"Joy and pleasure are as real as pain and sorrow and one must learn what they have to teach. . . ." -- Sean Russell, from Gatherer of Clouds

"If you're not having fun, you're not doing it right." -- Helyn D. Goldenberg

"I love you and I'm not afraid." -- Evanescence, "My Last Breath"

“If I hear ‘not allowed’ much oftener,” said Sam, “I’m going to get angry.” -- J.R.R. Tolkien, from Lord of the Rings

Wednesday, April 19, 2017

Reefer Madness

Lord love a duck:

Two days after downplaying the role of marijuana in the nation's drug war, Department of Homeland Security Secretary John Kelly changed course Tuesday, calling it a "potentially dangerous gateway drug" and saying his agency would continue to arrest and investigate those who traded in it in violation of federal law.

"Let me be clear about marijuana: It is a potentially dangerous gateway drug that frequently leads to the use of harder drugs," he said in his first major speech since being sworn in. "Its use and possession is against federal law and until that law is changed by the United States Congress, we at DHS, along with the rest of the federal government, are sworn to uphold all the laws that are on the books."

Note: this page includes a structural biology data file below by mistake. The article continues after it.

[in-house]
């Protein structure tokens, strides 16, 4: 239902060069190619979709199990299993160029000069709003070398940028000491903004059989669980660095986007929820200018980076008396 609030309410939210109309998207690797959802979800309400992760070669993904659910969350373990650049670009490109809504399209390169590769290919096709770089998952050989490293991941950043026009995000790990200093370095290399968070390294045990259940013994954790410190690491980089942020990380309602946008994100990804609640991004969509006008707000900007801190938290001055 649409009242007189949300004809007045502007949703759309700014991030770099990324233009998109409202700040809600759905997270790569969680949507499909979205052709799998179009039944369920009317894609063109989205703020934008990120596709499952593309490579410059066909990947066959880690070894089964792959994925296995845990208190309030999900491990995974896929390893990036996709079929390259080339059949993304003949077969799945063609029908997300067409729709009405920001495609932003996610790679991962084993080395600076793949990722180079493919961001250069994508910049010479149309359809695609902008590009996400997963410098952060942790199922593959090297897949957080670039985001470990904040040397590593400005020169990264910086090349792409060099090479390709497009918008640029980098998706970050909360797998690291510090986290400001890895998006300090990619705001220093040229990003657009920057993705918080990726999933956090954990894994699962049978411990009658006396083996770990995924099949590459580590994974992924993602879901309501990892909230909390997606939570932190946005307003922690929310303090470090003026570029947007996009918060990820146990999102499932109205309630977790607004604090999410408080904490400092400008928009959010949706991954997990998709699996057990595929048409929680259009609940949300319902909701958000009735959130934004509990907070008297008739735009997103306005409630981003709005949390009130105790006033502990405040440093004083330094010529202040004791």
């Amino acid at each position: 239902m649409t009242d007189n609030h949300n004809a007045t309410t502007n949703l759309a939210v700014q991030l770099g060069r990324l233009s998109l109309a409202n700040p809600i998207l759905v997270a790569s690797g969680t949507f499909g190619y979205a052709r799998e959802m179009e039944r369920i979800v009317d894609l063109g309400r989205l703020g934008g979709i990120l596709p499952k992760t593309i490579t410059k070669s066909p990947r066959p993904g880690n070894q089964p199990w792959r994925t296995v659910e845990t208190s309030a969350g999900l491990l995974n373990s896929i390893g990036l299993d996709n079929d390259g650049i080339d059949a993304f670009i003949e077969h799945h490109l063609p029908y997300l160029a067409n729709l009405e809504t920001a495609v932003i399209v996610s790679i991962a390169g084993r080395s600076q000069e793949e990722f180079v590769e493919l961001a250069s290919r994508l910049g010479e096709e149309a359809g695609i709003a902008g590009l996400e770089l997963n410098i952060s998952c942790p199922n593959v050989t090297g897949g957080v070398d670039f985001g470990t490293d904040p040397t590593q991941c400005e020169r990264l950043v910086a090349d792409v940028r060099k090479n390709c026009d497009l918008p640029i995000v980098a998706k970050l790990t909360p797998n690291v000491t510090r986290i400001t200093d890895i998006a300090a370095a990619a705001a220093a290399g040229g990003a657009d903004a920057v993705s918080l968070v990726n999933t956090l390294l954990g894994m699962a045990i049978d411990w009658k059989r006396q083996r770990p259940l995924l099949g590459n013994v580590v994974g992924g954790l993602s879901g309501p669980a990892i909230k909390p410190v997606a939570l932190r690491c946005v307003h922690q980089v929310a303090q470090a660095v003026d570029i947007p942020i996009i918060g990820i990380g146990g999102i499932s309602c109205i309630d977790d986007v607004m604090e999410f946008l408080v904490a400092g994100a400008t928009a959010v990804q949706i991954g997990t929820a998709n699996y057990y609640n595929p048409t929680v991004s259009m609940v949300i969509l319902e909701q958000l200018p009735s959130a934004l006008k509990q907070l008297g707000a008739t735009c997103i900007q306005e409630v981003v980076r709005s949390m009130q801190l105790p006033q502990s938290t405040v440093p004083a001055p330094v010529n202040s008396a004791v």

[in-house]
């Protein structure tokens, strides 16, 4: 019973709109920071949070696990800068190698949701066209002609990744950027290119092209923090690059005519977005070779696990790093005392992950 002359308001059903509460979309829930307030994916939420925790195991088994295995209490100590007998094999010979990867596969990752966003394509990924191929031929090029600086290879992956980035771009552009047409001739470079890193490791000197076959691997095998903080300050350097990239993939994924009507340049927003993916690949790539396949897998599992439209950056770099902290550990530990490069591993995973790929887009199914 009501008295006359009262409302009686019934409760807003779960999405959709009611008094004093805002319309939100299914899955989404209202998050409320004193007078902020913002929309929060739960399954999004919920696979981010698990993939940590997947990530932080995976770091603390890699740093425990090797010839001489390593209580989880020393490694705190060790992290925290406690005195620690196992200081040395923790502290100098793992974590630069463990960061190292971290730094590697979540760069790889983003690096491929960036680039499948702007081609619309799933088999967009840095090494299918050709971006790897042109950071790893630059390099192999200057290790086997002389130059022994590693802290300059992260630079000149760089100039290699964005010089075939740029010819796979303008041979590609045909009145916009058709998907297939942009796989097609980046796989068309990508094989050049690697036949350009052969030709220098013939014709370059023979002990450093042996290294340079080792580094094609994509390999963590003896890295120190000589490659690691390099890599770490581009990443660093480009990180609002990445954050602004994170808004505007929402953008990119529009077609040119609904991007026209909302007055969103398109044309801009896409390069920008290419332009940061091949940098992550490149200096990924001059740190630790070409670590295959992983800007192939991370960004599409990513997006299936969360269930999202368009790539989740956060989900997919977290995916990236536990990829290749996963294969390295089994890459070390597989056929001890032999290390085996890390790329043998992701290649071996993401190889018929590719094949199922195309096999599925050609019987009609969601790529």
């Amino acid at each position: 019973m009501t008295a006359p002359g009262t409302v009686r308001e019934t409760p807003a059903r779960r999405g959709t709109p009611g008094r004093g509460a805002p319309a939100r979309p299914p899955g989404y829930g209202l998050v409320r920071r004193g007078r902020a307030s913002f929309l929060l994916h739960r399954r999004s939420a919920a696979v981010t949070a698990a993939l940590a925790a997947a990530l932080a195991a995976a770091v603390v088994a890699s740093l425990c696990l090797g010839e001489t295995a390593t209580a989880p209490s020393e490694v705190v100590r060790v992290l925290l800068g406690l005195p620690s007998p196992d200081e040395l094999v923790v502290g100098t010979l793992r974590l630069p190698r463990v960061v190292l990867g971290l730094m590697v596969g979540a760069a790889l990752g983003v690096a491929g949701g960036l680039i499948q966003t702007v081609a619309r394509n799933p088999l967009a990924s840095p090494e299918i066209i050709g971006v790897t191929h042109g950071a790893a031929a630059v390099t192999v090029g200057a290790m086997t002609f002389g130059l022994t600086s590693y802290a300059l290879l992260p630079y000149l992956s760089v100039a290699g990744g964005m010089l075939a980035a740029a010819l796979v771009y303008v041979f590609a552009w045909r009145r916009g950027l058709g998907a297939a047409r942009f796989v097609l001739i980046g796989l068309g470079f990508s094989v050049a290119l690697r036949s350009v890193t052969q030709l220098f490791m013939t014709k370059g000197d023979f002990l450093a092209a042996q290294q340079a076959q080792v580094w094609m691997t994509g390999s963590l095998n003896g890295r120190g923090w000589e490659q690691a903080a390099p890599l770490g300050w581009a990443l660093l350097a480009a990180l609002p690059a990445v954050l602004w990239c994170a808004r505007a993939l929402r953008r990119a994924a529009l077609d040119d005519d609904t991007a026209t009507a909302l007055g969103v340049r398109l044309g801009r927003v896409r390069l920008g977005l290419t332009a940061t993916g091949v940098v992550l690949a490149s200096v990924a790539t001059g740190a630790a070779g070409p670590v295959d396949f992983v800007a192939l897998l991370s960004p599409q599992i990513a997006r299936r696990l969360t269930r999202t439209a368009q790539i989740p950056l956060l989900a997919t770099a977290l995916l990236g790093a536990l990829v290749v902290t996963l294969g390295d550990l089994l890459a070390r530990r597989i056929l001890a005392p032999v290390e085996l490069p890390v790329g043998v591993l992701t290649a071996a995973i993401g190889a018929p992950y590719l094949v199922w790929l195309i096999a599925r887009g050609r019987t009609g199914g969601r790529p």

Forget the science that says otherwise: Jefferson Beauregard Sessions III has spoken:

Attorney General Jeff Sessions has decried pot use and has advocated a crackdown. In a speech last month, Sessions said marijuana was only "slightly less awful" than heroin, and he declared at a Senate hearing last year that "good people don't smoke marijuana."

Kelly's remarks Tuesday seemed to be an effort to bring his position on marijuana more in keeping with Sessions', two days after he took a decidedly softer line. On Sunday, Kelly had said marijuana was "not a factor" in the war on drugs, and that the search for solutions to the drug problem in the U.S. should focus on addictive drugs and not "arresting a lot of users."

Sessions likes putting lots of people in jail, especially if they're not white. Makes him look really butch. He thinks. I guess Kelly got the word: pot is an existential threat.

You think someone's stuck in the 1950s?

(I wonder where all those states' rights advocates are hiding on this.)

No comments: